Alberta is truly a land of wonders. For example, I wonder what kind of thinking went into giving whopping six-figure salaries to public servants?
Alberta is awash in examples of staggering salaries — and jaw dropping severance packages — given to government higher ups.
Let’s start up north, Fort McMoney way.
Glen Laubenstein, chief administrative officer for the Regional Municipality of Wood Buffalo (basically Fort McMurray), suddenly quit his job recently. This is surprising, in that Laubenstein had a base salary of $433,015, with an additional $100,000 in expenses. Fort McMurray mayor Melissa Blake, who presumably was in on approving Laubenstein’s fantastic salary, described Laubenstein was “a great guy”. Apparently, being a great guy was enough to warrant making Laubenstein the highest paid civic administrator in North America. Laubenstein made more money than the city manager of New York City (a little burg you may have heard of it).
Money bubbles like bitumen in Fort McMoney. Civic executives were awarded $400,000 in living expenses from 2011-13, including one guy who had his $4,000 a month rent paid for him for 28 months. Oh, and getting fired isn’t particularly painful in Fort McMurray — 84 fired employees got $7 million in severance from 2011-13. And on top of that, they got to leave Fort McMurray, so it was a win-win for those 84 lucky souls.
In Alberta, getting fired from a cushy government job isn’t necessarily a bad thing. Take Farouk Adatia, deposed premier Alison Redford’s former chief of staff. Apparently, Mr. Adatia was so valuable, such a one-of-a-kind talent (he was a lawyer, and we all know how rare lawyers are) that he was paid $357,000 to be keep Redford’s appointment book up to date. This is more than the stipend paid to the chief of staff of the President of the United States (a little country you may have heard of). When he was let go, Adatia received a lovely parting gift of $366,000. Redford’s revolving door of staff did very well for themselves when they had to apply for employment insurance. Eleven staff members got a combined $1.2 million in severance when she resigned, on top of the $600,000 paid out to staff members who were let go while she was still premier.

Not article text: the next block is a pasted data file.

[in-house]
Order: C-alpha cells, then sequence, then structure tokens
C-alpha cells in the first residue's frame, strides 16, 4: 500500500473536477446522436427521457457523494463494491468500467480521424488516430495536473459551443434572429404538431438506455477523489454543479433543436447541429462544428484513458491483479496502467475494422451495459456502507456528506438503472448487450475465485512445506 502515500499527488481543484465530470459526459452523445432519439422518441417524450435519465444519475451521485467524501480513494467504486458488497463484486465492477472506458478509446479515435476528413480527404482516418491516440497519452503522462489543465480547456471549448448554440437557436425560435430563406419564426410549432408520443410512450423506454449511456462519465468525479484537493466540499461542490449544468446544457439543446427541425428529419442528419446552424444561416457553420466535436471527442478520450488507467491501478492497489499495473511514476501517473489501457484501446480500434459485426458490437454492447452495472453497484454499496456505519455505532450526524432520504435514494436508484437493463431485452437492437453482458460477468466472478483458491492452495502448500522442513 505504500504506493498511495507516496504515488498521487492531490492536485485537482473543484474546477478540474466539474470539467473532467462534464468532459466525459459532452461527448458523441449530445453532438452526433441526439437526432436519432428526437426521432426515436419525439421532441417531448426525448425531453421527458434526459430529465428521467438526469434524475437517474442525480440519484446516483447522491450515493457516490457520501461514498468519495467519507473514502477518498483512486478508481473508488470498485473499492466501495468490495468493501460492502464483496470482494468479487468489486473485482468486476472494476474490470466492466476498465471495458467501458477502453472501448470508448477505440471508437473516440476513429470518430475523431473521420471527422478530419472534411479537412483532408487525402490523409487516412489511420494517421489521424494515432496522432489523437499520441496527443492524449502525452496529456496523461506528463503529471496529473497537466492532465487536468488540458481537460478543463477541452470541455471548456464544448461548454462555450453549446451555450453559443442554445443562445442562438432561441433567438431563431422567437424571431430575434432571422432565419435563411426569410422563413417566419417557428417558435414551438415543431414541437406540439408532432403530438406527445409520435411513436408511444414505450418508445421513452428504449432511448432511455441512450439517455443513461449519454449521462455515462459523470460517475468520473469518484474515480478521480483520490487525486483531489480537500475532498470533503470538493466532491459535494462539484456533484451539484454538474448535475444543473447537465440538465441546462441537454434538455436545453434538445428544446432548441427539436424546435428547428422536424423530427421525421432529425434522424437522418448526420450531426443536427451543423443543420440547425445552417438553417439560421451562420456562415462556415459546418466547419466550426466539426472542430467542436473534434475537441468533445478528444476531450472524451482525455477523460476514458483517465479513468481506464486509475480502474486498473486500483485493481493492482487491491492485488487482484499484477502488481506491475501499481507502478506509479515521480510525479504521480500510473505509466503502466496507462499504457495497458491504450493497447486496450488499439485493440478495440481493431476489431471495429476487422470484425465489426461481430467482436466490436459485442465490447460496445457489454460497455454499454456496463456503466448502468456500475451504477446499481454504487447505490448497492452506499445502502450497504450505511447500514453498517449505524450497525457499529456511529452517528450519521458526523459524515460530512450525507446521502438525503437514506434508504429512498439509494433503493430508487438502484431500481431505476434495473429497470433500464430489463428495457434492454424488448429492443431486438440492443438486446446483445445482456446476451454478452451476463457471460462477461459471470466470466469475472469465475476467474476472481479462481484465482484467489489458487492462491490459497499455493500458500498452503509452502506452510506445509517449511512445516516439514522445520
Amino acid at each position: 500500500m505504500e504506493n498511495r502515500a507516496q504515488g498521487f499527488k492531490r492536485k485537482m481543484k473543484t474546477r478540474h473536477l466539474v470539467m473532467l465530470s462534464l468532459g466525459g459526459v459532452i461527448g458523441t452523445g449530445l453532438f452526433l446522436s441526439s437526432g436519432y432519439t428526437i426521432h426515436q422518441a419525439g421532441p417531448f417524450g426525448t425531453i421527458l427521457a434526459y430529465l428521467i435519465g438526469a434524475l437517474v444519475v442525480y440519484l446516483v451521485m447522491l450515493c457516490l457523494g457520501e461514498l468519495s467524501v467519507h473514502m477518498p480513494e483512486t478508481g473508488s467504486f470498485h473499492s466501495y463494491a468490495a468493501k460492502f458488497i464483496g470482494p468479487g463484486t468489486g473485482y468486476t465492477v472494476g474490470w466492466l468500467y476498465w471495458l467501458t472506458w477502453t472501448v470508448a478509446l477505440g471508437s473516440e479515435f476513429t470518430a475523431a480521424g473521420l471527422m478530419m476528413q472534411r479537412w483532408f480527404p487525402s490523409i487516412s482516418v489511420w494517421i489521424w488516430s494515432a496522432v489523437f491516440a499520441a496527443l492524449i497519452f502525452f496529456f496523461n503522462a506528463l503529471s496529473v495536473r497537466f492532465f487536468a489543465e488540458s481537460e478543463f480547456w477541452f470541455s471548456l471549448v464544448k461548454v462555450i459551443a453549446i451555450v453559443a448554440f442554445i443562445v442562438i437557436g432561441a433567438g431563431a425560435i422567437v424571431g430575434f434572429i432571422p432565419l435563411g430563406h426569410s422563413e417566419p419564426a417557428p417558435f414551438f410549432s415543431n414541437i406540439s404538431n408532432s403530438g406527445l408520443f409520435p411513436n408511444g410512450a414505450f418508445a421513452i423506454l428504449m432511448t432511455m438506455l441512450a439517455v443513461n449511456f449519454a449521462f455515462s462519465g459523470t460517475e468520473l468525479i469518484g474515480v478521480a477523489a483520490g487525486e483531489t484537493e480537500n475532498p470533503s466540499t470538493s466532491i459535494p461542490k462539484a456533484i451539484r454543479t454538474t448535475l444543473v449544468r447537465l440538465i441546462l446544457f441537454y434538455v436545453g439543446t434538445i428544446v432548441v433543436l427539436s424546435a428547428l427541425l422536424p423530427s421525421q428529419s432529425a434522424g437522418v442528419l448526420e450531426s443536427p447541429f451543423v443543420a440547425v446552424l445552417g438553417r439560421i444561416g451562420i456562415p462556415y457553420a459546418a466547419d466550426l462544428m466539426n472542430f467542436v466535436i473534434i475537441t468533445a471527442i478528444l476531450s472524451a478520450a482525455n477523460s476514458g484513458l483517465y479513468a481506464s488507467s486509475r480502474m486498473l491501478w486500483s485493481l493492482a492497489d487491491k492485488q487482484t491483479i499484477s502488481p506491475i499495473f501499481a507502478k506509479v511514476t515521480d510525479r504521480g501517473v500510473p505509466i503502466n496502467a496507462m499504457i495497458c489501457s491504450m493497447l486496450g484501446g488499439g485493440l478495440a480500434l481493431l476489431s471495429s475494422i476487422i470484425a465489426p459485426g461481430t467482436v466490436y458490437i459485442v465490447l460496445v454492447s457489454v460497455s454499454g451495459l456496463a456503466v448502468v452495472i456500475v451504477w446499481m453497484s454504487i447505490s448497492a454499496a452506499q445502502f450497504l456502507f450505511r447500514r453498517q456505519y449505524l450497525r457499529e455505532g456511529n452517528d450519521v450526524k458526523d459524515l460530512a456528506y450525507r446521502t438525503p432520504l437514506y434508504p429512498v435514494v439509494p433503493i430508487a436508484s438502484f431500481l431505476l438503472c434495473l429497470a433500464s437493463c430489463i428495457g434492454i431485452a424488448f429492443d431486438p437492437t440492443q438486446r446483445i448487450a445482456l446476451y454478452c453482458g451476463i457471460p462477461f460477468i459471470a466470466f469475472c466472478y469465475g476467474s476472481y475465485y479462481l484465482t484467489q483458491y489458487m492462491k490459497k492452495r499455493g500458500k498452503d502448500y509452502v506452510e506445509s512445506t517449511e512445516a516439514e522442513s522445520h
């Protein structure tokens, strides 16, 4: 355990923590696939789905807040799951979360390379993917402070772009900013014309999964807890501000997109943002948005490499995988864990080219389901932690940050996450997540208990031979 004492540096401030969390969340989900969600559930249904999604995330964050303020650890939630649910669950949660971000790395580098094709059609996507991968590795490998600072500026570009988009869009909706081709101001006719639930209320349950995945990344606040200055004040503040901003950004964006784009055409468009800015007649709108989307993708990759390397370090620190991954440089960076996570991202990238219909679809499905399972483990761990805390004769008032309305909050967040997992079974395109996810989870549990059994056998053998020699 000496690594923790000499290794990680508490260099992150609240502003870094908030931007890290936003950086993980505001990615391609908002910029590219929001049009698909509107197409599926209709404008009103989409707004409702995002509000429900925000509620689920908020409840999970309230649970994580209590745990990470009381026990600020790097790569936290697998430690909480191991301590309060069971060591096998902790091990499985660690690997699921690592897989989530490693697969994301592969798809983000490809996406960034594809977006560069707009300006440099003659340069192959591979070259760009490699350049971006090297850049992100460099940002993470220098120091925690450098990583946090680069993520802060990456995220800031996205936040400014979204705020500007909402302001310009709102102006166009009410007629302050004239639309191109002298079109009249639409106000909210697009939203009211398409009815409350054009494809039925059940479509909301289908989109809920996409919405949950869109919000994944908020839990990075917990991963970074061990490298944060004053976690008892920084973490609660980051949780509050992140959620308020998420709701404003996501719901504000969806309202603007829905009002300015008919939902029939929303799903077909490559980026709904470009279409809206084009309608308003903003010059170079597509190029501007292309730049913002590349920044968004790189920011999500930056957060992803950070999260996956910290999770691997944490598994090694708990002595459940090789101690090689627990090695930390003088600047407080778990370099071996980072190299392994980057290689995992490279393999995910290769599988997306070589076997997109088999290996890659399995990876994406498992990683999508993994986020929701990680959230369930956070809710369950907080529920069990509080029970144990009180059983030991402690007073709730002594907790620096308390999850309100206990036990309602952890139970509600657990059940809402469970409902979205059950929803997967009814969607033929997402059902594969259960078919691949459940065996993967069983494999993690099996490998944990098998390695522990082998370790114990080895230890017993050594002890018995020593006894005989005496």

One has to wonder how these deals are “negotiated”. I imagine the conversation between Redford and Adatia went something like this:
AF: Hi, Farouk. First, thanks for running for the party in 2011. It was much appreciated.
FA: You’re very welcome, your majesty.
AF: Please, just call me Madame Premier. Anyway, Farouk, how would you like to be my chief of staff?
FA: Hmmm, I don’t know. What does it pay?
AF: What do you want it to pay?
FA: Well, $350,000 or so sounds nice. And about the same when I quit. Gotta look to my future, you know.
AF: Sold! I’ll send over the papers right away. Anyway, I have to go. I need to hire a communications person. Think I can get a good one for under 200 grand?
Seriously, why does Alberta feel free to throw such staggering amounts of money at civil servants?
I blame oil.
Alberta is a one-industry province, and that industry is the extraction of the most in-demand product in the world. There is so much money in Alberta that it has permanently warped our values. The oil industry has become the baseline for our monetary values in this province. This is a province where a high school dropout whose only accomplishment in life is getting a driver’s license can pull down six figures driving a comically outsized dump truck. If an uneducated and unskilled worker can make a hundred grand a year, the thinking goes, surely an educated and skilled person is worth triple that, right?
Makes sense … but only in Alberta. And maybe Qatar.